Like any knowledge base, Wikipedia also has inconsistent and incomplete coverage of topics [19]. However, as more communities accept Wikipedia as a central resource deserving completeness, we should see these gaps continue to get filled.

The DBpedia Implementation

One of the first database versions of Wikipedia built for semantic Web purposes is DBpedia. DBpedia has an incipient ontology useful for some classification purposes. Its major structural organization is built around the Wikipedia infoboxes, which are applied to about a third of Wikipedia articles. DBpedia also has multiple language versions.

DBpedia is a core hub of Linked Open Data (LOD), which now has about 300 linked datasets; has canonical URIs used by many other applications; has extracted versions and tools very useful for further processing; and has recently moved to incorporate live updates from the source Wikipedia [20]. For these reasons, the DBpedia version of Wikipedia is the suggested implementation version.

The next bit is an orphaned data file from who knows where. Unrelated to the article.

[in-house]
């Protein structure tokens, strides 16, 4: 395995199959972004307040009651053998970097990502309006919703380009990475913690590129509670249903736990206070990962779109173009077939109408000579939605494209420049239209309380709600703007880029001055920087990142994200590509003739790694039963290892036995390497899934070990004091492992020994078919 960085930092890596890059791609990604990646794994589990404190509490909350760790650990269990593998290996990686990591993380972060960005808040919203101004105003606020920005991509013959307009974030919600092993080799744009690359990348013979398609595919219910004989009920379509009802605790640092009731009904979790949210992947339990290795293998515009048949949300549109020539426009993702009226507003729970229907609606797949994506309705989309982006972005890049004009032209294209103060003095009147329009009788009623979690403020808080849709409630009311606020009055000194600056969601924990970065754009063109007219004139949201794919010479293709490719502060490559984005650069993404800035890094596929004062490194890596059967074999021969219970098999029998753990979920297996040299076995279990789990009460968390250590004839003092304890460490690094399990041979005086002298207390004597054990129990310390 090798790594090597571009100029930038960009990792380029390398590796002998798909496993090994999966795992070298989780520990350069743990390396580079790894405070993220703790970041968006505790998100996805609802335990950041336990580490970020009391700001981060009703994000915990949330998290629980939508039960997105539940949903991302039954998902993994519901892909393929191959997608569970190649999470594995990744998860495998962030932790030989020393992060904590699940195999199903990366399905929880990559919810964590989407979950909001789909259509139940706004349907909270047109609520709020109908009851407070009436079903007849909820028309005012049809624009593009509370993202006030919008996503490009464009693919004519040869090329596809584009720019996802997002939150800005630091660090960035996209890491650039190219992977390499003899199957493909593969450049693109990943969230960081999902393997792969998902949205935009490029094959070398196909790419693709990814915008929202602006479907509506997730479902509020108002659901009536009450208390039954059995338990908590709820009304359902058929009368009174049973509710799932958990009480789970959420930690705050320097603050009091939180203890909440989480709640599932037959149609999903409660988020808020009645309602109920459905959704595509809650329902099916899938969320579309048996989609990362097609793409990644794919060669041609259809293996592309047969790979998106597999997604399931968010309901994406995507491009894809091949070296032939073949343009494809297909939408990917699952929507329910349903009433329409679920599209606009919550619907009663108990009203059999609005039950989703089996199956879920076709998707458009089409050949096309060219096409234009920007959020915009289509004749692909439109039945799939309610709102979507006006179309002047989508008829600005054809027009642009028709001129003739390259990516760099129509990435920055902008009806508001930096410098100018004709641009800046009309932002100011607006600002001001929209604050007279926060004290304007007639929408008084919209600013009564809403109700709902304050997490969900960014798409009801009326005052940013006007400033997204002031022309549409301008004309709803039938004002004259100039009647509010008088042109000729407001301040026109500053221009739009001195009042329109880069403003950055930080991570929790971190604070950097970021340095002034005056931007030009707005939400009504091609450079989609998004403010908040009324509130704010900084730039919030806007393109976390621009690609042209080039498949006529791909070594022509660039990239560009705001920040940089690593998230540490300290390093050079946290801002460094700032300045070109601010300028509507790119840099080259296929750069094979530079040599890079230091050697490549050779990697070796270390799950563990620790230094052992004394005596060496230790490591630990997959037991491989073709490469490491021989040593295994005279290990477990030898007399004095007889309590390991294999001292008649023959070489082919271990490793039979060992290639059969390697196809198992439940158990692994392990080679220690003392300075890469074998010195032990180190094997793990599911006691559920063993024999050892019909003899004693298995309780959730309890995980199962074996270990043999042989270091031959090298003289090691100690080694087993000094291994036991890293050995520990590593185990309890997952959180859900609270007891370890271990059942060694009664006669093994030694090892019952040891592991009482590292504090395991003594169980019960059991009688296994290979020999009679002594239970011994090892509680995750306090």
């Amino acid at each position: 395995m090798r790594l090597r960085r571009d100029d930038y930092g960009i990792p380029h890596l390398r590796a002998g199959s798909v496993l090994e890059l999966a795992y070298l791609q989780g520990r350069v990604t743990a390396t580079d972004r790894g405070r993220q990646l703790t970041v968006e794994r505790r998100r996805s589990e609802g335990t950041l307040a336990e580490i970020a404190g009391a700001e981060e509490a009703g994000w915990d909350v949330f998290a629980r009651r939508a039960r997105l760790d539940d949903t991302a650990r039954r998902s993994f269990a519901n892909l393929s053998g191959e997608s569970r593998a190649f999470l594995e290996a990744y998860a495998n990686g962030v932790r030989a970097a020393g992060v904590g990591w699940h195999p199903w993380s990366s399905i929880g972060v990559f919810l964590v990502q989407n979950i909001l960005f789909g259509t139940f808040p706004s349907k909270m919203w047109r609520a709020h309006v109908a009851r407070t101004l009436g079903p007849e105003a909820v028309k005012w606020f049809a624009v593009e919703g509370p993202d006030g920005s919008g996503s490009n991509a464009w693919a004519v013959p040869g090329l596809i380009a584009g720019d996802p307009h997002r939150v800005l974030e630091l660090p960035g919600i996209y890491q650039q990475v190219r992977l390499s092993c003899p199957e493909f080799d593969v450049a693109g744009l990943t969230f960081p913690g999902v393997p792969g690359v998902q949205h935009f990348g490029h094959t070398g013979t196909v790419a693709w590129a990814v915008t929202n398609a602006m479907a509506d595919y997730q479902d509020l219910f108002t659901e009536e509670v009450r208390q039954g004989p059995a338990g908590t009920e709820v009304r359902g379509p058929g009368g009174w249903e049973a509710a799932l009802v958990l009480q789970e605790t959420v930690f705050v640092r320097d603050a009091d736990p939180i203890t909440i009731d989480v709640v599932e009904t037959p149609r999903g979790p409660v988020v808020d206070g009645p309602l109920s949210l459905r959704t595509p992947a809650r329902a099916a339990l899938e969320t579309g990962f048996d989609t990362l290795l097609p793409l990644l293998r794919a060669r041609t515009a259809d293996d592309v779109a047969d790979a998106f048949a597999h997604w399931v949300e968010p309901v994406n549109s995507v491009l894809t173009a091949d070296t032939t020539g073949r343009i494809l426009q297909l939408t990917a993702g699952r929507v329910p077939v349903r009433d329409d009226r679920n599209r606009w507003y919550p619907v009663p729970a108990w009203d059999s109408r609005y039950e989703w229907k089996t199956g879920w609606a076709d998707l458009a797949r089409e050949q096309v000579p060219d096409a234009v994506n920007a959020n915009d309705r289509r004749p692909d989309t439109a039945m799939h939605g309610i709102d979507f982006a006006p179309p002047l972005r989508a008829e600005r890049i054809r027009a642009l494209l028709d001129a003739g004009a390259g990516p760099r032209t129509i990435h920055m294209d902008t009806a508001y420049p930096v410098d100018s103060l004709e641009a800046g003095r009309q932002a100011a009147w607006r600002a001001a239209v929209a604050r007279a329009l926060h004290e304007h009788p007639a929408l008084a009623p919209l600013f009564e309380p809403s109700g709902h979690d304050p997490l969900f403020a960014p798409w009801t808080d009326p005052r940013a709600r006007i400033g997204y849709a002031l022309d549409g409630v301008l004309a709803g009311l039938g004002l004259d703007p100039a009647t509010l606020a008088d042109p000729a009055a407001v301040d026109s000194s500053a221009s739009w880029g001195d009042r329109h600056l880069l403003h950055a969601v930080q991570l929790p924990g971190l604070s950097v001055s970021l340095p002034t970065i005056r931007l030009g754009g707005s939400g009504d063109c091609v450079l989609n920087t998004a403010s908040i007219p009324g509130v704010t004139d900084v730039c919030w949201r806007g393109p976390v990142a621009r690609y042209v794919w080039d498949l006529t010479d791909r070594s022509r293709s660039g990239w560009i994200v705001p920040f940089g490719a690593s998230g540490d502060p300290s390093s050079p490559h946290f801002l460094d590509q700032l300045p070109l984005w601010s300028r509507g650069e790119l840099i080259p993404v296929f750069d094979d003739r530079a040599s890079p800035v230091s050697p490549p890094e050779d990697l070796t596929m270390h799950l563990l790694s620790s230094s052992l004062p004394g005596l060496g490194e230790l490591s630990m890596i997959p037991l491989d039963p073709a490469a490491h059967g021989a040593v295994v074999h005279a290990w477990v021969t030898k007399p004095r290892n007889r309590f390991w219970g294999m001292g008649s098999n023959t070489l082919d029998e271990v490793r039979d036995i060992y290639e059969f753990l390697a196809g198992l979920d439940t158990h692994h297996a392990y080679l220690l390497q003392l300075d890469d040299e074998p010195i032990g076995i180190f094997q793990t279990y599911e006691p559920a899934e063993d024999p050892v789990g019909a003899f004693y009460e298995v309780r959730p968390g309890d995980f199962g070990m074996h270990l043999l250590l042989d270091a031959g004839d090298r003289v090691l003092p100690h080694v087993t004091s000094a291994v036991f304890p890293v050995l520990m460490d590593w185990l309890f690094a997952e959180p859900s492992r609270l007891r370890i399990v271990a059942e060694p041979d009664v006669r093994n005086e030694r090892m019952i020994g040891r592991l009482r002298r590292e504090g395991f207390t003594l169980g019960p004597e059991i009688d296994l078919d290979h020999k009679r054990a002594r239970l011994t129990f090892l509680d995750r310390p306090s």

WordNet: Language Relationships

The third suggested gold standard for the Semantic Web is WordNet, a lexical database for the English language. It groups English words into sets of synonyms called synsets, provides short, general definitions, and records the various semantic relations between these synonym sets. The purpose is twofold: to produce a combination of dictionary and thesaurus that is more intuitively usable, and to support automatic text analysis and artificial intelligence applications. There are over 50 languages covered by wordnet approaches, most mapped to this English WordNet [21].

Though it has been used in many ontologies [22], WordNet is most often mapped for its natural language purposes and not used as a structure of conceptual relationships per se. This is because it is designed for words and not concepts. It contains hundreds of basic semantic inconsistencies and also lacks much domain applicability. Entities, of course, are also lacking. In those cases where WordNet has been embraced as a schema basis, much work is generally expended to transform it into an ontology suitable for knowledge representation.

Nonetheless, for word sense disambiguation and other natural language processing tasks, as well as for aiding multi-lingual mappings, WordNet and its various other language variants is a language reference gold standard.

UMBEL: A Coherent Structure